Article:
Wednesday September 19, 2018

Controlling Diet a Remedy For Metabolic Syndrome

More than 75 percent of the participants had too low dietary fibre intake, while 65 percent had too much salt

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The researchers assessed the intake of nutrients for four days. Flickr
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For those suffering from metabolic syndrome, get your diet right; else you are at a greater risk of developing diabetes and cardiovascular diseases.

Adherence to dietary recommendations is weak among people suffering from metabolic syndrome or having increased risk for metabolic syndrome, said a new study.

“In most cases, the diet is too high in salt and saturated fat and too low in dietary fibre and unsaturated fat. Furthermore, several such people do not have a sufficient intake of vitamin D,” said the study led by the University of Eastern Finland.

The research took 175 people fulfilling at least two criteria for metabolic syndrome – for instance elevated blood pressure, elevated fasting plasma glucose concentration or abnormal blood lipid profile – and who were at least slightly overweight.

The researchers assessed the intake of nutrients for four days.

Diet
Representational image. Pixabay

The diet in over 80 percent of the participants was too high in saturated fat. Correspondingly, the intake of soft, polyunsaturated fat was sufficient only in one third of the participants.

More than 75 percent of the participants had too low dietary fibre intake, while 65 percent had too much salt.

Furthermore, the intake of vitamin D was insufficient among 20 percent of the participants, and one third of men and one fourth of women consumed too much alcohol, claimed the study published in the journal “Food and Nutrition Research”.

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Metabolic syndrome is a cluster of conditions – increased blood pressure, a high blood sugar level, excess body fat around the waist and abnormal cholesterol levels – that occur together, increasing your risk of heart disease, stroke and diabetes.

Metabolic syndrome is becoming increasingly widespread, and it is associated with an elevated risk of diabetes and cardiovascular diseases. From the viewpoint of the prevention of these diseases, adherence to dietary recommendations is of vital importance for those belonging to this risk group, the study said. (IANS)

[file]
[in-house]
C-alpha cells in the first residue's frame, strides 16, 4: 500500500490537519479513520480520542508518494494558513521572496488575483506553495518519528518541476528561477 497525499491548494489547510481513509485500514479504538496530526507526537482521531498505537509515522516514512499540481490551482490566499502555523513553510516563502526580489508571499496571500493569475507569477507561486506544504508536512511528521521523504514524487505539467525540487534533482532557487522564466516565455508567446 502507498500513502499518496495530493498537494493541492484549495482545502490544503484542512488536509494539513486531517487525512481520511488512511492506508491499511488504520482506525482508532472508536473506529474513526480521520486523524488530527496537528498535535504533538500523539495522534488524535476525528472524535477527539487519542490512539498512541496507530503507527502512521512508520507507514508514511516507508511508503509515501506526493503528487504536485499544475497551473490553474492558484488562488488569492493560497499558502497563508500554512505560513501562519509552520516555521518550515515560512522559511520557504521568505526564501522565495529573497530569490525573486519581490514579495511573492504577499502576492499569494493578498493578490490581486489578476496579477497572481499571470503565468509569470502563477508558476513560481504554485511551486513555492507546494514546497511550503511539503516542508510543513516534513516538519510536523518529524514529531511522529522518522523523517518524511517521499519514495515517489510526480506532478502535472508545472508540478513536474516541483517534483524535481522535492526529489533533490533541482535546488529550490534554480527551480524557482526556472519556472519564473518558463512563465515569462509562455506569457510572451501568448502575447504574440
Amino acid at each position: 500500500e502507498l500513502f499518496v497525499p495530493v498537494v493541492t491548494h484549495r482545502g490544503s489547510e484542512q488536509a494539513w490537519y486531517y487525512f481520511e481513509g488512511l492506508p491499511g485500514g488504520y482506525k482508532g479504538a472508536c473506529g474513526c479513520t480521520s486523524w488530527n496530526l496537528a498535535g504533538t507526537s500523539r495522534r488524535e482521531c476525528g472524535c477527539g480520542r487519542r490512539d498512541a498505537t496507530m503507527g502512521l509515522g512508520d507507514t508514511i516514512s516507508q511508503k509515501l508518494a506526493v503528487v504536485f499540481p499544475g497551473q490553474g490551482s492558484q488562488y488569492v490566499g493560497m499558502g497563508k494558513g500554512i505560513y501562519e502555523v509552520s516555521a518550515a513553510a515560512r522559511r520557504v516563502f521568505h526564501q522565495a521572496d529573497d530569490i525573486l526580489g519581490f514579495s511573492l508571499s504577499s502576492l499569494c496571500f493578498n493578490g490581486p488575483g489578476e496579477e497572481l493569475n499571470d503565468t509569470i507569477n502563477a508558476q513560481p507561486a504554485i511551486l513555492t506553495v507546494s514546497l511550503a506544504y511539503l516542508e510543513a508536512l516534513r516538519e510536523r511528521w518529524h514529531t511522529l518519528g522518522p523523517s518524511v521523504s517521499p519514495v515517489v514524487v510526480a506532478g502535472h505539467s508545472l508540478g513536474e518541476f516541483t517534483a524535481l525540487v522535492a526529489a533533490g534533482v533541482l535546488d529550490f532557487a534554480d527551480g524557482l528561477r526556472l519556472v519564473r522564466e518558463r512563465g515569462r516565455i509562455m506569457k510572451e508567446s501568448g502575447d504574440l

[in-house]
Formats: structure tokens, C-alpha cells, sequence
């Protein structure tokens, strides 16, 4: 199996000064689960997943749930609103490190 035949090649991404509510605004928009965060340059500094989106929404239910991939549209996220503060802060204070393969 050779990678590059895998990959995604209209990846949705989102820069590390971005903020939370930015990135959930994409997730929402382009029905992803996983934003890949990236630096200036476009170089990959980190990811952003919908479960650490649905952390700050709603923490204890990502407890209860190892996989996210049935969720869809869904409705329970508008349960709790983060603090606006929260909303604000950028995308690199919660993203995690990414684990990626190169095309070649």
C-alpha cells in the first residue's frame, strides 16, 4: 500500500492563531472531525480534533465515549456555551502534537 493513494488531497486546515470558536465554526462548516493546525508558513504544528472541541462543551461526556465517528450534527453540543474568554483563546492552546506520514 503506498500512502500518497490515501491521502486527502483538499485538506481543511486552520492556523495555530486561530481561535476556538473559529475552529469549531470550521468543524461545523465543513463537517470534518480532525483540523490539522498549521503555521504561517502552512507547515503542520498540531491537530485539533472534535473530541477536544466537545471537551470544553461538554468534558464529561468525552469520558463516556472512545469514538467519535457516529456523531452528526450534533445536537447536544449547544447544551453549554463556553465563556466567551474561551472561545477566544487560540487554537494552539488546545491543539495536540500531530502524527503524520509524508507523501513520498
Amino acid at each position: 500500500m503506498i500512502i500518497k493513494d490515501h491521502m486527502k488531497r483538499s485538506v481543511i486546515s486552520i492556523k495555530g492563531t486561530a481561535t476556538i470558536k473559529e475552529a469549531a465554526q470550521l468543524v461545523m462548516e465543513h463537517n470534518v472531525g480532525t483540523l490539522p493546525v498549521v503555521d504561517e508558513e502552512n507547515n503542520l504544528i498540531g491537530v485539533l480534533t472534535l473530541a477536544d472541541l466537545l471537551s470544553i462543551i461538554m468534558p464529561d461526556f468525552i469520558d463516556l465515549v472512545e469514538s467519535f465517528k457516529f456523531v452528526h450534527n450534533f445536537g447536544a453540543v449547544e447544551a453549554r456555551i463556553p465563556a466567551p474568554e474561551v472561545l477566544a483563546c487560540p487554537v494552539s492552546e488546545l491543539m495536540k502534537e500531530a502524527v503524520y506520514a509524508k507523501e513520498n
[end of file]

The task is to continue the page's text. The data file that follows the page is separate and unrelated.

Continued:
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A Diet Rich in Nutrients Helps In Living Longer: Study

Anti-inflammatory foods consist of fruits and vegetables, tea, coffee, whole grain bread, breakfast cereal, low-fat cheese, olive oil.

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Anti-inflammatory
This diet may help you live longer Pixabay

Adhering to a diet rich in fruits, vegetables, whole grain bread, nuts, olive oil and canola oil may help you live longer, a new study has found.

The findings, published in the Journal of Internal Medicine, suggest that those who closely follow an anti-inflammatory diet have an 18 per cent lower risk of all-cause mortality.

The researchers also found that those who follow the diet experience a 20 per cent lower risk of cardiovascular mortality, and a 13 per cent lower risk of cancer mortality, when compared with those who followed the diet to a lesser degree.

Anti-inflammatory
A bowl of fresh fruits a day may lower the risk of developing diabetes by 12 per cent, a study has showed. Pixabay

“Our dose-response analysis showed that even partial adherence to the anti-inflammatory diet may provide a health benefit,” said lead author Joanna Kaluza, Associate Professor at the Warsaw University of Life Sciences in Poland.

It was also found that smokers who followed the diet experienced even greater benefits when compared with smokers who did not follow the diet, the team said.

For the study, the research team involved 68,273 Swedish men and women aged between 45 and 83 years. The participants were followed for 16 years.

The anti-inflammatory potential of the diet was estimated using the validated anti-inflammatory diet index (AIDI), which includes 11 potential anti-inflammatory and five potential pro-inflammatory foods.

Anti-inflammatory
The researchers also found that those who follow the diet experience a 20 per cent lower risk of cardiovascular mortality. Flickr

Anti-inflammatory foods consist of fruits and vegetables, tea, coffee, whole grain bread, breakfast cereal, low-fat cheese, olive oil and canola oil, nuts, chocolate, and moderate amounts of red wine and beer.

Also Read: Controlling Diet a Remedy For Metabolic Syndrome

Pro-inflammatory foods include unprocessed and processed red meat, organ meats, chips, and soft-drink beverages, the team said. (IANS)

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